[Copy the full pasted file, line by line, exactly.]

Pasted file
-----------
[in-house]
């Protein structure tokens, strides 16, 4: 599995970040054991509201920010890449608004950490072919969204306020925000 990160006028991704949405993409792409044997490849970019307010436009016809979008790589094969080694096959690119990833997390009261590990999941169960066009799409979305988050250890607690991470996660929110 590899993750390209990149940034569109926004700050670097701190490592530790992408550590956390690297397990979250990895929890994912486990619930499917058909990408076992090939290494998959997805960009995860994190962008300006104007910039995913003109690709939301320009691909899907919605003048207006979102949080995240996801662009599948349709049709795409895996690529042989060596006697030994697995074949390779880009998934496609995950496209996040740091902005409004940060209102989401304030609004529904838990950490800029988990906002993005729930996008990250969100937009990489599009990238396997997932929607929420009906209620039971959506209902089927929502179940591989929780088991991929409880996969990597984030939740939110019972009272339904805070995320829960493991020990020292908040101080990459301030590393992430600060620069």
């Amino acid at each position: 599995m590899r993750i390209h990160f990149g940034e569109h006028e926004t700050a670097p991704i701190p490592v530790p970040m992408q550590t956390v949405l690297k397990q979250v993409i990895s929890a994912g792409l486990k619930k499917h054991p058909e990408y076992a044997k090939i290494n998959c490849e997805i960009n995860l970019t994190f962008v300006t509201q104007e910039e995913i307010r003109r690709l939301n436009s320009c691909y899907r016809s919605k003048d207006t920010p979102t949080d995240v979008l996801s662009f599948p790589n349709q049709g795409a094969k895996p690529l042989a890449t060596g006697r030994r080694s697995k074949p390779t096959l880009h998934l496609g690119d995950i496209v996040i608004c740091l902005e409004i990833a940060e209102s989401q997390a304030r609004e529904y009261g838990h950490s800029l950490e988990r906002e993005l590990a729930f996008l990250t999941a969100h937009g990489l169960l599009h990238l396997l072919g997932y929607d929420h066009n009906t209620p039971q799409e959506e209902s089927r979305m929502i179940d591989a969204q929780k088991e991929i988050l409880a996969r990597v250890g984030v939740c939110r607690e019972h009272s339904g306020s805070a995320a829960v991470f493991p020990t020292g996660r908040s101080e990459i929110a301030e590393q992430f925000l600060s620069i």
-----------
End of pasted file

[in-house]
């Protein structure tokens, strides 16, 4: 599995970040054991509201920010890449608004950490072919969204306020925000 990160006028991704949405993409792409044997490849970019307010436009016809979008790589094969080694096959690119990833997390009261590990999941169960066009799409979305988050250890607690991470996660929110 590899993750390209990149940034569109926004700050670097701190490592530790992408550590956390690297397990979250990895929890994912486990619930499917058909990408076992090939290494998959997805960009995860994190962008300006104007910039995913003109690709939301320009691909899907919605003048207006979102949080995240996801662009599948349709049709795409895996690529042989060596006697030994697995074949390779880009998934496609995950496209996040740091902005409004940060209102989401304030609004529904838990950490800029988990906002993005729930996008990250969100937009990489599009990238396997997932929607929420009906209620039971959506209902089927929502179940591989929780088991991929409880996969990597984030939740939110019972009272339904805070995320829960493991020990020292908040101080990459301030590393992430600060620069």
């Amino acid at each position: 599995m590899r993750i390209h990160f990149g940034e569109h006028e926004t700050a670097p991704i701190p490592v530790p970040m992408q550590t956390v949405l690297k397990q979250v993409i990895s929890a994912g792409l486990k619930k499917h054991p058909e990408y076992a044997k090939i290494n998959c490849e997805i960009n995860l970019t994190f962008v300006t509201q104007e910039e995913i307010r003109r690709l939301n436009s320009c691909y899907r016809s919605k003048d207006t920010p979102t949080d995240v979008l996801s662009f599948p790589n349709q049709g795409a094969k895996p690529l042989a890449t060596g006697r030994r080694s697995k074949p390779t096959l880009h998934l496609g690119d995950i496209v996040i608004c740091l902005e409004i990833a940060e209102s989401q997390a304030r609004e529904y009261g838990h950490s800029l950490e988990r906002e993005l590990a729930f996008l990250t999941a969100h937009g990489l169960l599009h990238l396997l072919g997932y929607d929420h066009n009906t209620p039971q799409e959506e209902s089927r979305m929502i179940d591989a969204q929780k088991e991929i988050l409880a996969r990597v250890g984030v939740c939110r607690e019972h009272s339904g306020s805070a995320a829960v991470f493991p020990t020292g996660r908040s101080e990459i929110a301030e590393q992430f925000l600060s620069i």